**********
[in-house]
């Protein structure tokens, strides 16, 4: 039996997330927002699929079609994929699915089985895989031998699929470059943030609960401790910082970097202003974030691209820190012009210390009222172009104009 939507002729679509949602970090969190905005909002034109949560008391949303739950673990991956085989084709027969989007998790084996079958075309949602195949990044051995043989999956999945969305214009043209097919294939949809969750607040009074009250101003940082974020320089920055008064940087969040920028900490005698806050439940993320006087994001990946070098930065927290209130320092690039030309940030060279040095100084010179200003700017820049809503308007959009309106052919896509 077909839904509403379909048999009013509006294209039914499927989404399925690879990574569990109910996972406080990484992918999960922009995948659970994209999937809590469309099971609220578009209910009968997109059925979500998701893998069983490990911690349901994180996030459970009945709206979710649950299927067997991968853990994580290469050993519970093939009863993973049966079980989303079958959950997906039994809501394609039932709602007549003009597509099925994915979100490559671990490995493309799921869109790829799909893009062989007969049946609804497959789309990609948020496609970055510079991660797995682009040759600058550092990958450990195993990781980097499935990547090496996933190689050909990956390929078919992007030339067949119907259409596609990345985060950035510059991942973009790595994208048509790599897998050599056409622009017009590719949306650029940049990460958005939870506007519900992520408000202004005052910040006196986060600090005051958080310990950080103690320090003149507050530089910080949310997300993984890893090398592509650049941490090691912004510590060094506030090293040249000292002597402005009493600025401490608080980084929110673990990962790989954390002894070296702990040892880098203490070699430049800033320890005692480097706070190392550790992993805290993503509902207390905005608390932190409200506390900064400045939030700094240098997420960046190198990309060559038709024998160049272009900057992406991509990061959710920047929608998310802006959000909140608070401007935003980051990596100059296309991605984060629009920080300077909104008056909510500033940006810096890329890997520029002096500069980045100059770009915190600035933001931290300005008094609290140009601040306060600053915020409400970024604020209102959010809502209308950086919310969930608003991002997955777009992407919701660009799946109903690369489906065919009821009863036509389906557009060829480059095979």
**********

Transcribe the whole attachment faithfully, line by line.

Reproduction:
[in-house]
């Protein structure tokens, strides 16, 4: 039996997330927002699929079609994929699915089985895989031998699929470059943030609960401790910082970097202003974030691209820190012009210390009222172009104009 939507002729679509949602970090969190905005909002034109949560008391949303739950673990991956085989084709027969989007998790084996079958075309949602195949990044051995043989999956999945969305214009043209097919294939949809969750607040009074009250101003940082974020320089920055008064940087969040920028900490005698806050439940993320006087994001990946070098930065927290209130320092690039030309940030060279040095100084010179200003700017820049809503308007959009309106052919896509 077909839904509403379909048999009013509006294209039914499927989404399925690879990574569990109910996972406080990484992918999960922009995948659970994209999937809590469309099971609220578009209910009968997109059925979500998701893998069983490990911690349901994180996030459970009945709206979710649950299927067997991968853990994580290469050993519970093939009863993973049966079980989303079958959950997906039994809501394609039932709602007549003009597509099925994915979100490559671990490995493309799921869109790829799909893009062989007969049946609804497959789309990609948020496609970055510079991660797995682009040759600058550092990958450990195993990781980097499935990547090496996933190689050909990956390929078919992007030339067949119907259409596609990345985060950035510059991942973009790595994208048509790599897998050599056409622009017009590719949306650029940049990460958005939870506007519900992520408000202004005052910040006196986060600090005051958080310990950080103690320090003149507050530089910080949310997300993984890893090398592509650049941490090691912004510590060094506030090293040249000292002597402005009493600025401490608080980084929110673990990962790989954390002894070296702990040892880098203490070699430049800033320890005692480097706070190392550790992993805290993503509902207390905005608390932190409200506390900064400045939030700094240098997420960046190198990309060559038709024998160049272009900057992406991509990061959710920047929608998310802006959000909140608070401007935003980051990596100059296309991605984060629009920080300077909104008056909510500033940006810096890329890997520029002096500069980045100059770009915190600035933001931290300005008094609290140009601040306060600053915020409400970024604020209102959010809502209308950086919310969930608003991002997955777009992407919701660009799946109903690369489906065919009821009863036509389906557009060829480059095979």